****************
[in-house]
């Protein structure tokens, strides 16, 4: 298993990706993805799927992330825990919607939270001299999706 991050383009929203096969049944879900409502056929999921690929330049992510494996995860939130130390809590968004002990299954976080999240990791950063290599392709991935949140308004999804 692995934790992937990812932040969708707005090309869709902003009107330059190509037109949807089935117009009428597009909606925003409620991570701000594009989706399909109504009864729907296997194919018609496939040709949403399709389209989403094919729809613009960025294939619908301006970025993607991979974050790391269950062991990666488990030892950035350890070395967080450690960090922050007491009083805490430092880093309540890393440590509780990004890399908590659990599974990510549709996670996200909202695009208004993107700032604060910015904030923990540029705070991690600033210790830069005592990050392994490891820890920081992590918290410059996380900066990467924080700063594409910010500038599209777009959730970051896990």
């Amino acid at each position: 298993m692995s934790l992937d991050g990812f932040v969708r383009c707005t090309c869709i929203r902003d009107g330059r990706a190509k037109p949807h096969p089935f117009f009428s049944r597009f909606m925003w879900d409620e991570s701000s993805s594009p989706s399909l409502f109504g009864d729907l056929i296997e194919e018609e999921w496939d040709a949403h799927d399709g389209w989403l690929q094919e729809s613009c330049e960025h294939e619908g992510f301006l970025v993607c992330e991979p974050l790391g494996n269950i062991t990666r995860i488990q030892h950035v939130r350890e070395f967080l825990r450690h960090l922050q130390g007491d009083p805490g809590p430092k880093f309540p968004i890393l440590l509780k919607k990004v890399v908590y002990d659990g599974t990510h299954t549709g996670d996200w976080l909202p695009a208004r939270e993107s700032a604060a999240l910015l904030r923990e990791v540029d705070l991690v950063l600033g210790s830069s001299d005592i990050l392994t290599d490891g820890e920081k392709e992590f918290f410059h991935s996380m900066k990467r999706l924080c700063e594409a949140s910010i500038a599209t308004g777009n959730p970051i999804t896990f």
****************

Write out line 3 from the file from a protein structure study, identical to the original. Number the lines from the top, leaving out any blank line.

């Amino acid at each position: 298993m692995s934790l992937d991050g990812f932040v969708r383009c707005t090309c869709i929203r902003d009107g330059r990706a190509k037109p949807h096969p089935f117009f009428s049944r597009f909606m925003w879900d409620e991570s701000s993805s594009p989706s399909l409502f109504g009864d729907l056929i296997e194919e018609e999921w496939d040709a949403h799927d399709g389209w989403l690929q094919e729809s613009c330049e960025h294939e619908g992510f301006l970025v993607c992330e991979p974050l790391g494996n269950i062991t990666r995860i488990q030892h950035v939130r350890e070395f967080l825990r450690h960090l922050q130390g007491d009083p805490g809590p430092k880093f309540p968004i890393l440590l509780k919607k990004v890399v908590y002990d659990g599974t990510h299954t549709g996670d996200w976080l909202p695009a208004r939270e993107s700032a604060a999240l910015l904030r923990e990791v540029d705070l991690v950063l600033g210790s830069s001299d005592i990050l392994t290599d490891g820890e920081k392709e992590f918290f410059h991935s996380m900066k990467r999706l924080c700063e594409a949140s910010i500038a599209t308004g777009n959730p970051i999804t896990f």